I had become suspect by registering for the passenger steamer H., which was to carry us to New Nassau, the notorious smuggling harbor for the blockade runners, and only to the timely warning of Mr. C., who had been my faithful guide in New York, did I owe the fact that I was able on the night before the departure to transfer the letters of introduction from my room, where they were pasted behind the tapestry, to the ship lying in the middle of the Hudson, and to conceal them in the lining of a sofa. Thus, I was spared inconvenience, and perhaps long imprisonment, for on the next morning, on March 2, when I was about to go aboard, the secret police searched the passengers and even ransacked the ship itself for "suspicious" characters.

The crew of this ship performed even more vital services for a Mr. G., who was carrying important dispatches from London to the South, for the stokers hid him behind the coal in the bunker, so that he was not discovered by the police.

The partisan groups that formed very quickly on the trip to the Bahama Islands showed a behavior opposite to that of the passengers on the voyage across the ocean, for the Southerners were predominant here, while the minority who sympathized with the Union behaved in a very quiet and retiring manner. The English crew of the ship also showed unconcealed aversion for the North American rival of Britain.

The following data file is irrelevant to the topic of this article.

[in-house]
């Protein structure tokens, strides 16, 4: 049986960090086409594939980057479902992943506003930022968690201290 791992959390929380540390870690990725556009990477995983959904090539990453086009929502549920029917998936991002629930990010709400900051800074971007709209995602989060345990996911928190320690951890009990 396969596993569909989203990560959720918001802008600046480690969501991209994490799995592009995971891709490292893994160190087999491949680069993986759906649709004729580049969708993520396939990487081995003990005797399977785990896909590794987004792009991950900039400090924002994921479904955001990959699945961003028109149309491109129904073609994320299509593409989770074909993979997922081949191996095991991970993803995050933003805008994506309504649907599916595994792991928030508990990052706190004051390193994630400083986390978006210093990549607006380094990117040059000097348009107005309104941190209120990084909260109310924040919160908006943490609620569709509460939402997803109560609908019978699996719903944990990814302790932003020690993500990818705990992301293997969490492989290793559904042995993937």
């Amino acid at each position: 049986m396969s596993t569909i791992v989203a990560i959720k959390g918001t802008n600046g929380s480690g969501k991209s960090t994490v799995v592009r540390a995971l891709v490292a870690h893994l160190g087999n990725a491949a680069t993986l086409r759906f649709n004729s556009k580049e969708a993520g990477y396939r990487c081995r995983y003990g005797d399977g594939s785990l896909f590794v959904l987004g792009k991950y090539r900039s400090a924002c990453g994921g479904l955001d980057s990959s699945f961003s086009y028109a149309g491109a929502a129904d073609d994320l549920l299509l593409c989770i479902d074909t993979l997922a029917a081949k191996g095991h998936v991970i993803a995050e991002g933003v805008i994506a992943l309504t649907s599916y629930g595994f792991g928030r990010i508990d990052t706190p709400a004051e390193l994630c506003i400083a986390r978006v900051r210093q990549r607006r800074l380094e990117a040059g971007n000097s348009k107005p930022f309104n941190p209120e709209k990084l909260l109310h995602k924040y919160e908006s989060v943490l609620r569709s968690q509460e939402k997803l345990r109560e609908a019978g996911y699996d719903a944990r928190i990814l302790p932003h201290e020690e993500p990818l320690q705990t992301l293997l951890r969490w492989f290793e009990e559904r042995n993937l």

The heat, which increased day by day, the intensified shining of the sea, and the heightened blue of the Gulf Stream were signs that we were rapidly approaching the tropical zone, and indeed, after a beautiful trip lasting four days, we entered the harbor of New Nassau by lamplight on the evening of March 5, to awaken on the next morning in a tropical world in sight of a friendly city teaming with Negroes and clothed in palm trees.

The delight that every novice feels at first sight of nature in the southern regions, with pleasantly warm weather, with fantastically beautiful colors of sky and sea, with quite strange, magnificently luxurious vegetation, and with people of an entirely different physiognomy, is so natural that I shall even refrain from introducing the reader to this pleasure, which, after all, will remain the same for all time, while the year 1863 gave life and activity in New Nassau a quite peculiar character.

The blockade business had indeed attained full flower in this year. Fast steamers purchased in England and Scotland at any price carried on trade between the blockaded harbors of Charleston, Wilmington, New Orleans, and Mobile and the smuggling harbors of Havana, New Nassau and St. George's (in the Bermuda Islands), while sailing ships provided communication between Europe and the last mentioned places. Naturally, a stirring, colorful confusion of sailors, traders, agents, and swindlers predominated in the formerly unimportant commercial ports, while the Negro, who was free here, carried on his work slowly or sunned idly in the dirt, since he could easily earn the small amount of money needed for his modest existence. Money rolled lavishly in these harbors, for the blockade trade yielded an enormous profit, since the things that were smuggled in were sold for two or three times the normal price, while the exported goods, such as cotton, tobacco, resin, and the like, which lay useless in the South and were, therefore, hardly worth anything, brought a six to ten fold profit, so that a steamer that made one round trip not only paid for itself, but also made its owner a rich man.